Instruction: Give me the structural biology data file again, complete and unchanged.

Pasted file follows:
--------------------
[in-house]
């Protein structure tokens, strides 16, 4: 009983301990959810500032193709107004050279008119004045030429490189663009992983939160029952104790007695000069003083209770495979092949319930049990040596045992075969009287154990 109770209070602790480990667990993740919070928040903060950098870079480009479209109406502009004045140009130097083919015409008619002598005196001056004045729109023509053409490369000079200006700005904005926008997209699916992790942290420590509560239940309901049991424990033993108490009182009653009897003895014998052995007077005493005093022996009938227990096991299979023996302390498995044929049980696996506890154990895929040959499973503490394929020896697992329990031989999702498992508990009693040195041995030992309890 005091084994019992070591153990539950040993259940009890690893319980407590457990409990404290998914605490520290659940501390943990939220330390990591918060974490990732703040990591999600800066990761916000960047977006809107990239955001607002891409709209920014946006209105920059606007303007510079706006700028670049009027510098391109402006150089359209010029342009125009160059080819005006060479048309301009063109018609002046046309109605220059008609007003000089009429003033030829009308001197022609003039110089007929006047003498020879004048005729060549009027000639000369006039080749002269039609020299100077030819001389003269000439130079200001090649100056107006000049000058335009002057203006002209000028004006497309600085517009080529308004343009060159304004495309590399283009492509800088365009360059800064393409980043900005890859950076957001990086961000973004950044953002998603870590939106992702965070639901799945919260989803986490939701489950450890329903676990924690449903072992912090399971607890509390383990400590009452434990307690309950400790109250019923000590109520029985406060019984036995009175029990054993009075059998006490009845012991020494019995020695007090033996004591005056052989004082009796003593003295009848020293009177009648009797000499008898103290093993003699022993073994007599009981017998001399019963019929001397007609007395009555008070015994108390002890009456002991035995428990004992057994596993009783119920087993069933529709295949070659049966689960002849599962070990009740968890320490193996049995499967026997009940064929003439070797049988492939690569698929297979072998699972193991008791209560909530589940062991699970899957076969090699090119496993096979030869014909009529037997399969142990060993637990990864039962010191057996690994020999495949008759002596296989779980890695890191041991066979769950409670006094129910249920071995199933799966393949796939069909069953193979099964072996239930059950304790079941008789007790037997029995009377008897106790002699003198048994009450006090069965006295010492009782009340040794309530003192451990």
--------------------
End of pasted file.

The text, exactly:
[in-house]
């Protein structure tokens, strides 16, 4: 009983301990959810500032193709107004050279008119004045030429490189663009992983939160029952104790007695000069003083209770495979092949319930049990040596045992075969009287154990 109770209070602790480990667990993740919070928040903060950098870079480009479209109406502009004045140009130097083919015409008619002598005196001056004045729109023509053409490369000079200006700005904005926008997209699916992790942290420590509560239940309901049991424990033993108490009182009653009897003895014998052995007077005493005093022996009938227990096991299979023996302390498995044929049980696996506890154990895929040959499973503490394929020896697992329990031989999702498992508990009693040195041995030992309890 005091084994019992070591153990539950040993259940009890690893319980407590457990409990404290998914605490520290659940501390943990939220330390990591918060974490990732703040990591999600800066990761916000960047977006809107990239955001607002891409709209920014946006209105920059606007303007510079706006700028670049009027510098391109402006150089359209010029342009125009160059080819005006060479048309301009063109018609002046046309109605220059008609007003000089009429003033030829009308001197022609003039110089007929006047003498020879004048005729060549009027000639000369006039080749002269039609020299100077030819001389003269000439130079200001090649100056107006000049000058335009002057203006002209000028004006497309600085517009080529308004343009060159304004495309590399283009492509800088365009360059800064393409980043900005890859950076957001990086961000973004950044953002998603870590939106992702965070639901799945919260989803986490939701489950450890329903676990924690449903072992912090399971607890509390383990400590009452434990307690309950400790109250019923000590109520029985406060019984036995009175029990054993009075059998006490009845012991020494019995020695007090033996004591005056052989004082009796003593003295009848020293009177009648009797000499008898103290093993003699022993073994007599009981017998001399019963019929001397007609007395009555008070015994108390002890009456002991035995428990004992057994596993009783119920087993069933529709295949070659049966689960002849599962070990009740968890320490193996049995499967026997009940064929003439070797049988492939690569698929297979072998699972193991008791209560909530589940062991699970899957076969090699090119496993096979030869014909009529037997399969142990060993637990990864039962010191057996690994020999495949008759002596296989779980890695890191041991066979769950409670006094129910249920071995199933799966393949796939069909069953193979099964072996239930059950304790079941008789007790037997029995009377008897106790002699003198048994009450006090069965006295010492009782009340040794309530003192451990």